Old age and prosperity are closely related
Has Mick Jagger ever asked himself whether he should be jumping around a stage in his mid-70s? No, he just does it. It’s not society that assigns the elderly the role they currently play; they do that themselves by acting as if they’re somehow diminished, by failing to adapt, and by continually apologizing for the fact that they exist. Seniors are like volcanoes: Some are extinct, some are dormant, and some are very active.
The Harvard psychologist Ellen Langer has impressively demonstrated just how powerful an optimistic attitude can be. Her experiment involved inverting the vision tests everyone hates so much. In Langer’s test, the small letters were on top, so it got easier and easier to read the letters as you moved toward the bottom. As it turned out, the senior citizen test subjects identified the letters much more accurately than before. In other words, their vision got better because they had more self-confidence—the likelihood of correctly identifying a letter rose with each line read. “Hedonistic adaptation” is how scientists refer to the human talent for regaining a more or less normal mood after suffering a setback. Researchers at the German Center of Gerontology.
Researchers at the German Center of Gerontology are now studying how seniors “can change their negative attitudes,” as the psychology professor Clemens Tesch-Römer puts it. Finally somebody’s come out and said it: The image all of us have of retirees is disastrous. “Age needs to be detoxified,” Frank Schirrmacher, the late publisher of the Frankfurter Allgemeine Zeitung newspaper, wrote in his bestseller Das Methusalem-Komplott (The Methuselah Conspiracy).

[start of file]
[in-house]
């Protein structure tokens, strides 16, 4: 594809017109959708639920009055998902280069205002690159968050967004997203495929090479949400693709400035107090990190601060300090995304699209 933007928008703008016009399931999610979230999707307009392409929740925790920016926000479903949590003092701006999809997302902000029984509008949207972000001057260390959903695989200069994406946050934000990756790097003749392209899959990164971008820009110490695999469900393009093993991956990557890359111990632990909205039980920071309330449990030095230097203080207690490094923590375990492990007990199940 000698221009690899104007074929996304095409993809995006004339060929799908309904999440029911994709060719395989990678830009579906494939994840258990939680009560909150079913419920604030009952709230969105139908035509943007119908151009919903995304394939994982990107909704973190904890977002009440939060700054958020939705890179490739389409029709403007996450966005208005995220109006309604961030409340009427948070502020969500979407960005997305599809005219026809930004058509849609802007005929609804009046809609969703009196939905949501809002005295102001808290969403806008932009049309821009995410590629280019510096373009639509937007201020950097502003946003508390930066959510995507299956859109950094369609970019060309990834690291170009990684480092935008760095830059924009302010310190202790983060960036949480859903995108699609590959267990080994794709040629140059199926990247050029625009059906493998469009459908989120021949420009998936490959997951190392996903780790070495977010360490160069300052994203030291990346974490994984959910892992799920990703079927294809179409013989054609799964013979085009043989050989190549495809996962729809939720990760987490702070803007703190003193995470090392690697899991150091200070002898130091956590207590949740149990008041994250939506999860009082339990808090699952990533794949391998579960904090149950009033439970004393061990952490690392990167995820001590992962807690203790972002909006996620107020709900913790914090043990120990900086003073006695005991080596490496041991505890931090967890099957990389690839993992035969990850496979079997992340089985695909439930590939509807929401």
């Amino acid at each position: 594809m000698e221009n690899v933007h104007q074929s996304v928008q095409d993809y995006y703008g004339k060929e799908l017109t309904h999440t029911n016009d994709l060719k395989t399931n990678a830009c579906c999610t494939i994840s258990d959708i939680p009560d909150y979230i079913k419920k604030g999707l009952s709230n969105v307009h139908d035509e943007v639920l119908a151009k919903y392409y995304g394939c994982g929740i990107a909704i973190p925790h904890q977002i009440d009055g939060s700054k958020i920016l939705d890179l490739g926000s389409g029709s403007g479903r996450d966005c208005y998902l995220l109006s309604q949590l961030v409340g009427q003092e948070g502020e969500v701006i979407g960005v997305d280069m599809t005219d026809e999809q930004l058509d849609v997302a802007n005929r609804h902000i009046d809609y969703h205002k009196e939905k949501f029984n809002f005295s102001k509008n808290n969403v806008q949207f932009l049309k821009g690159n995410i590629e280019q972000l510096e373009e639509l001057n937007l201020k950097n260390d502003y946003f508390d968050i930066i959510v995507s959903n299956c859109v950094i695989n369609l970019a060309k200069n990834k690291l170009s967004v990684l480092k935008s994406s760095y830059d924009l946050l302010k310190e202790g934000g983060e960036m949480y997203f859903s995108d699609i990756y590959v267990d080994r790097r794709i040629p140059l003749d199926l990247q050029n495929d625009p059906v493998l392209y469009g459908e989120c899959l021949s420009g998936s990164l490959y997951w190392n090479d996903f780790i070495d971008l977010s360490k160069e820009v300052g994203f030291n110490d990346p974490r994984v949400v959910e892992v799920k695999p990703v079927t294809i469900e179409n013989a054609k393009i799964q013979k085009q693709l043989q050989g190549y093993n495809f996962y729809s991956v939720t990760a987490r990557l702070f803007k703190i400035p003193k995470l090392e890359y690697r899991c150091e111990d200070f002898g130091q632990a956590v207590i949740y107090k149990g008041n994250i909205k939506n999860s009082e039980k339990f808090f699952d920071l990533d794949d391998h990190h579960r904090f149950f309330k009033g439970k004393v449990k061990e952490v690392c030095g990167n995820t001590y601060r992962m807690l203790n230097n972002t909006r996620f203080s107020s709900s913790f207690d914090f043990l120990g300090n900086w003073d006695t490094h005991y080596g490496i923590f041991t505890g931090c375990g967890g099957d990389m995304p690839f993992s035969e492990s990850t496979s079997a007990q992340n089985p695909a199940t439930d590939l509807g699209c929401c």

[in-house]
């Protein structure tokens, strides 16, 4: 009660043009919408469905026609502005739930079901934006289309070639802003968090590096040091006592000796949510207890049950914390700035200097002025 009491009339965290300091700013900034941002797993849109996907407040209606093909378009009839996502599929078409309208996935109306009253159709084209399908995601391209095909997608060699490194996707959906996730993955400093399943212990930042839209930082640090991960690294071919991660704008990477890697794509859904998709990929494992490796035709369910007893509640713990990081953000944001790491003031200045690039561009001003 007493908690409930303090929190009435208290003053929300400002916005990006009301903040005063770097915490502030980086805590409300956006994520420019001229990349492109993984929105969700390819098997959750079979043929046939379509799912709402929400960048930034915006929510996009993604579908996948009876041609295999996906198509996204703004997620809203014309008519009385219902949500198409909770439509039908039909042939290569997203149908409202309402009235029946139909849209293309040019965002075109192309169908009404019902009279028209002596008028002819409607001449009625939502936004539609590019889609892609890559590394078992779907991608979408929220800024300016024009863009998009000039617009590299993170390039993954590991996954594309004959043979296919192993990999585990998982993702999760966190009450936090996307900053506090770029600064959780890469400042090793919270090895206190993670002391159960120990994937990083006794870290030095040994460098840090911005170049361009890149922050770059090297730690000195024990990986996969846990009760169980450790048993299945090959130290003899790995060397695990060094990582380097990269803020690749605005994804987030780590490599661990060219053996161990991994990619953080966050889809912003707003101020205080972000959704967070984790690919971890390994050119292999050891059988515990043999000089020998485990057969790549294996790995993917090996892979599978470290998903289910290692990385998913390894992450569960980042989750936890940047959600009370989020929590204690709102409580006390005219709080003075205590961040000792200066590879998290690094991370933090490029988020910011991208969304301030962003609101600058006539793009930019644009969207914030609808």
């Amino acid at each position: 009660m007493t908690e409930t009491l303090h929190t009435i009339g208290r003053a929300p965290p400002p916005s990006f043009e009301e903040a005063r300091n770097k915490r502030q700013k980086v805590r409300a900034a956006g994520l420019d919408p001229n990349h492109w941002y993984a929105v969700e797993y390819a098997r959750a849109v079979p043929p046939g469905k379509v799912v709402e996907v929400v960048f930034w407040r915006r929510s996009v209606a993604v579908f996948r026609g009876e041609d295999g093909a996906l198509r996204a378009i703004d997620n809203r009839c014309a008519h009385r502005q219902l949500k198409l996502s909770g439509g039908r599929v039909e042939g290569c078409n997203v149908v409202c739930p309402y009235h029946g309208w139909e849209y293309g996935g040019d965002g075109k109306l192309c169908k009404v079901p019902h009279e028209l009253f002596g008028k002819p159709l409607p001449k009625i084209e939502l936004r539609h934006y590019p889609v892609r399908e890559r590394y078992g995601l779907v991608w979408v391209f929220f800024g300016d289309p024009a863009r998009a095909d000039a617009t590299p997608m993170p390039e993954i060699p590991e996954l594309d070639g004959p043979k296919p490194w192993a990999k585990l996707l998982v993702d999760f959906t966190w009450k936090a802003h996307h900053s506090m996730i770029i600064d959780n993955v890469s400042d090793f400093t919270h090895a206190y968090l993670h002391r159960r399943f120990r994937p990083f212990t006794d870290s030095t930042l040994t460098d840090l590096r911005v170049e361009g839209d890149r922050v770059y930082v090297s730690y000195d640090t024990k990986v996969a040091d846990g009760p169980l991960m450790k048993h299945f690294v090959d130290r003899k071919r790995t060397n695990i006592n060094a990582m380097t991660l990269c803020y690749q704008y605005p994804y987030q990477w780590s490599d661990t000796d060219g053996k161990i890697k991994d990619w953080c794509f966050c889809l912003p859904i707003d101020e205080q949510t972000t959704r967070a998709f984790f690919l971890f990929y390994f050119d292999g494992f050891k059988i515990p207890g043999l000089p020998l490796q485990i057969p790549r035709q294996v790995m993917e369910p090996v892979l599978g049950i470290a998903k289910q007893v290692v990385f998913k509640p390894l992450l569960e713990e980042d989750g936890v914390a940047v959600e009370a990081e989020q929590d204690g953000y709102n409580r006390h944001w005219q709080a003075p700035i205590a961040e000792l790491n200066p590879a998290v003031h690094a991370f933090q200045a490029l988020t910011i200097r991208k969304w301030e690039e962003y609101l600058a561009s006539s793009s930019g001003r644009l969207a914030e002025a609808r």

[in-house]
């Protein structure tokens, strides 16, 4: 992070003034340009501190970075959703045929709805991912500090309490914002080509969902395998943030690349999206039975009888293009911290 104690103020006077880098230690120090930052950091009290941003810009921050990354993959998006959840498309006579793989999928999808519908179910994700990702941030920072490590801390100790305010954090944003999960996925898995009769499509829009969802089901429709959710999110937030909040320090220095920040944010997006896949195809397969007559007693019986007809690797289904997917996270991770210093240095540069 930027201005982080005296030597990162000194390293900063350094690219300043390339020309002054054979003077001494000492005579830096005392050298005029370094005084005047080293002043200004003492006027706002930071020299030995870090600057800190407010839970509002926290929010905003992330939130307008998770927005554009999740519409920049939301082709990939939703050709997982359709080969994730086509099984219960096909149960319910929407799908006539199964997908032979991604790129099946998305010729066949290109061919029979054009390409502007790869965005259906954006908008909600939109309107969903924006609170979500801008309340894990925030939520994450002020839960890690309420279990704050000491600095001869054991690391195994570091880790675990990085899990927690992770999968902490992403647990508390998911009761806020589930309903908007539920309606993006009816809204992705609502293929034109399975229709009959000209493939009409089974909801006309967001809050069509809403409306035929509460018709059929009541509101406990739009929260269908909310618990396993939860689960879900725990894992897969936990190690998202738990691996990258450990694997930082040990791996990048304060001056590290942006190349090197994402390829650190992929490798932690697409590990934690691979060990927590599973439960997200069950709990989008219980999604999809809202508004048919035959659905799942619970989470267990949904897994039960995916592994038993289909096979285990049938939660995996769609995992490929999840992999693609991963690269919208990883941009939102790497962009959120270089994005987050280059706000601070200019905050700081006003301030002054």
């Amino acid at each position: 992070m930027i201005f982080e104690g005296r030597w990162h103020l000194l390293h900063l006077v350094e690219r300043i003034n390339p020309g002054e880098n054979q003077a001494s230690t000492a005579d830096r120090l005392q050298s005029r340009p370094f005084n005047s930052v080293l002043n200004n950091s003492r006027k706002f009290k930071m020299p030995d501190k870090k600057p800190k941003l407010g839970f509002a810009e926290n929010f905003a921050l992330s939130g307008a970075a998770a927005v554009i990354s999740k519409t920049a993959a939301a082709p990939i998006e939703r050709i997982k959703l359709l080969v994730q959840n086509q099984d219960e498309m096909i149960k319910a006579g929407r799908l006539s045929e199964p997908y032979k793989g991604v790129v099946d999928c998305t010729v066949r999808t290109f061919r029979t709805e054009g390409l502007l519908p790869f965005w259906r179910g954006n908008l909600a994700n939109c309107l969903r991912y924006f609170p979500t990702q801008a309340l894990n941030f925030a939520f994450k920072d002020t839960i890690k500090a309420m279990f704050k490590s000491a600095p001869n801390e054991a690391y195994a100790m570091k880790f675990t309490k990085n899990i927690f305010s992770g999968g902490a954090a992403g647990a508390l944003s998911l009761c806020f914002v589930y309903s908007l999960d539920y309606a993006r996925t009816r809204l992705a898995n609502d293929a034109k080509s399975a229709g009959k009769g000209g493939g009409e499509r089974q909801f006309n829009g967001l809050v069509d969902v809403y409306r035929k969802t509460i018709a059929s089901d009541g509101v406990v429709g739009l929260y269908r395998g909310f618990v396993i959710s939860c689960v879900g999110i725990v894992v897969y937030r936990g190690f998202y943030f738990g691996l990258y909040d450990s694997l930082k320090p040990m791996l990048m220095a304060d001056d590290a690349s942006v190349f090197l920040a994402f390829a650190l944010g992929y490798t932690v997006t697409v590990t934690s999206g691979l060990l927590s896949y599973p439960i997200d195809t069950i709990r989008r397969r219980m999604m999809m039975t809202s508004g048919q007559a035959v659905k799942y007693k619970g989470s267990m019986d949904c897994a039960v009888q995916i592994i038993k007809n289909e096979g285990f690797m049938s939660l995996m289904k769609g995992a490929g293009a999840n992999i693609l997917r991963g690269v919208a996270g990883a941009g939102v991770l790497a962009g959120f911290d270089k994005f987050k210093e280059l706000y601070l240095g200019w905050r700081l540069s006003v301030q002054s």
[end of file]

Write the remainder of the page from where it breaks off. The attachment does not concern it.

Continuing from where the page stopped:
The views of gerontologists can help with this “detoxification.” Gerontologists distinguish between the “third” and “fourth” ages. In the third age, the mind and body still function well enough to allow a person to ride a bike, go hiking, and attend cultural festivals. The fourth age begins at the point — usually around age 80 — at which a person becomes increasingly frail and often requires assistance.
However, even this advanced age does not necessarily have to end in mass caregiving, as many examples in my book Restlaufzeit (The Time Remaining) illustrate. The simple fact is that loneliness is a brutal killer and companionship saves lives. The former television reporter Sven Kuntze, who evaluated several nursing homes from the inside as a resident, has the following to say on this subject: “The future belongs to the community, regardless of its size or type—communities where people lead independent lives and get help when they need it.”
The time has also come to get the “young elderly” to do their part. The third age should not be a permanent vacation paid for by society for people with a grumpy attitude that it is somehow their right. Instead, older individuals must take on more responsibility for themselves and others. The great journalist and author Peter Scholl-Latour once said dryly, “I work every day. If I had retired at 65, I would be long dead by now—and if not dead then dumb.”
Only around 15 percent of the working population is actually “burned out” by the age of 65. Most of the rest often abound with energy. Is it unreasonable to expect these fit elderly individuals to take on a few responsibilities—for example, keeping themselves more or less in shape physically, mentally, and spiritually?